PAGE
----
Last November KÜRT Zrt. began marketing its efficiency enhancement service package, which enables companies to significantly reduce their IT costs. KÜRT gave an assessment of the results of the projects implemented since the launch of the product at the March session of the regular IT Evenings event series, where the attending experts shared and discussed the often surprising and enlightening outcomes of these projects.
Perhaps the most important lesson of the efficiency enhancement projects run by KÜRT so far is that considerable costs and resources can be saved at every organisation, even after basic cost-saving measures have been implemented. With thoughtful preparation, substantial results can be achieved as early as in the short term, and even more so in the medium and long term. First of all, budgetary items must be prioritised by giving careful thought to their impact in the short, medium and long term. Existing items may be replaced with less expensive solutions and certain processes may be rescheduled.
“The results of the projects that we have completed in the past 2 months speak for themselves: in the short term, the companies that we looked at generally achieved cost savings of close to 10% through an outlay of 1-2% of the total IT budget, while in the medium and long term they can save 30-40% of their annual IT budget through a somewhat higher outlay”, said Dea Frankó Csuba, KÜRT’s director of marketing. She added that “KÜRT offers a 2-3 week survey, free of charge, which explores opportunities for optimisation and cost reduction at a given company or organisation. The product of the survey is a detailed document that provides accurate information on the increase in cost efficiency that can be realised in a particular area and through a particular intervention”.
Since the launch of the service, KÜRT Zrt, based on the experience it has gained in the market, has improved its cost reduction and efficiency enhancement package which, besides improving IT-process, IT-organisation and technology efficiency and achieving optimisation with regard to licences, support contracts and capacity and quota management, focuses on the factor that has proven to be most critical: management of the IT organisation and of the conflicts within it. According to KÜRT’s experts, this proved to be the “make or break” aspect in virtually every case. The long-term success of a particular consolidation and optimisation program often hinges on how conflicts are managed.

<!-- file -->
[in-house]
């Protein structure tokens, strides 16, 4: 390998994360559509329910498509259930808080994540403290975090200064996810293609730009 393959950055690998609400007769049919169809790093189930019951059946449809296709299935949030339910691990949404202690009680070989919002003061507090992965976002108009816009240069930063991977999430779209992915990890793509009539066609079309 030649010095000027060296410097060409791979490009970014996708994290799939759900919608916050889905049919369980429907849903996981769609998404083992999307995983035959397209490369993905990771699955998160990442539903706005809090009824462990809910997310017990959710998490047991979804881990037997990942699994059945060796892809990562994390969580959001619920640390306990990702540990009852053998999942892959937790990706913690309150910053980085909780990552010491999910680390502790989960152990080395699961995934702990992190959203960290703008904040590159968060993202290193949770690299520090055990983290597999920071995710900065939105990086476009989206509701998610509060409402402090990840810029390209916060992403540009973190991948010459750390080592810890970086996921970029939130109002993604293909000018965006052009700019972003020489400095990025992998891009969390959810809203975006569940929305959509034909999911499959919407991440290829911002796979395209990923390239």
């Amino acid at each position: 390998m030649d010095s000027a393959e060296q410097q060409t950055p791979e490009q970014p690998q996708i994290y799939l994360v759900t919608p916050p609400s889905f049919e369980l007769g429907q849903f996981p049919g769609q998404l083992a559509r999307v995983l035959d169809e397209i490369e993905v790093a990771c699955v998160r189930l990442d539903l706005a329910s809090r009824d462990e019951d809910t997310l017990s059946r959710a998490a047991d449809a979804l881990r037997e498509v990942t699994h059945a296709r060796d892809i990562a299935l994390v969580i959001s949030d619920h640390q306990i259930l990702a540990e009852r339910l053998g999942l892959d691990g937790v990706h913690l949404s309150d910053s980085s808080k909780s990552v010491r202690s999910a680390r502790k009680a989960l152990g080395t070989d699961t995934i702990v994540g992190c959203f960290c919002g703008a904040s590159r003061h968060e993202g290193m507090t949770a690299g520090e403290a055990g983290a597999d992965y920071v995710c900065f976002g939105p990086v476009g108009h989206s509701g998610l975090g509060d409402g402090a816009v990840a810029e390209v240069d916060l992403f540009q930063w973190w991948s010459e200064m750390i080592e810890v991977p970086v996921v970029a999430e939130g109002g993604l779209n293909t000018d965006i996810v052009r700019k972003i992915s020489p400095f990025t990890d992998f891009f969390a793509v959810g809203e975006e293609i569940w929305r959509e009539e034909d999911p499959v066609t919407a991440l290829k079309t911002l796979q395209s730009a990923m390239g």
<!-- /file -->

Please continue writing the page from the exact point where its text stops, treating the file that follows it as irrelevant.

Owing to the economic crisis, every company must review their current corporate strategy. Although some companies may be able to implement new developments or expansion, most companies (either in the manufacturing or the service sector) cannot do more than revise their plans and expectations, due to the diminishing funds at their disposal. “We have recently seen several cases where companies and executives, well-known for their meticulous planning and attention to detail, have decided to cut costs drastically in order to mitigate the effects of the economic crisis. It was as if they were using an axe rather than a scalpel to operate with,” explains Miklós Márton, KÜRT’s director of sales.
Based on KÜRT’s experience, simple cost reduction methods do not yield the desired results in most cases, which is clearly due to a lack of careful thinking and a disregard for potential collateral damage. “In one case we were contacted by the management of a company asking us why they had not achieved the expected savings after they had drastically reduced their asset portfolio and headcount. In another case, the head of the company did not have a clear grasp of the actual operating costs of his company and was very surprised to learn from us that they had recently purchased twice as many storage devices as they actually needed,” added Sándor Horváth, a consultant at KÜRT Zrt.
Based on the studies conducted by KÜRT thus far, problems in cost efficiency are caused by a lack of, or a disregard for, business considerations, a lack of efficient corporate system models and ill-conceived decision-making mechanisms. The situation may be aggravated if the decision-makers do not receive adequate information about the products available on the market and about their compatibility with their particular system, or if groups within the organisation with differing interests begin lobbying. “A few months after our service package was launched we realised that one of our most important tasks in relation to such projects was to diagnose internal disagreements and conflicts of interest and to reduce these by as much as possible. As an independent consultant and third party, we’re in a far better position to do this than the company would be if it tried to solve the same problem inhouse”, said József Kmetty, KÜRT’s CEO.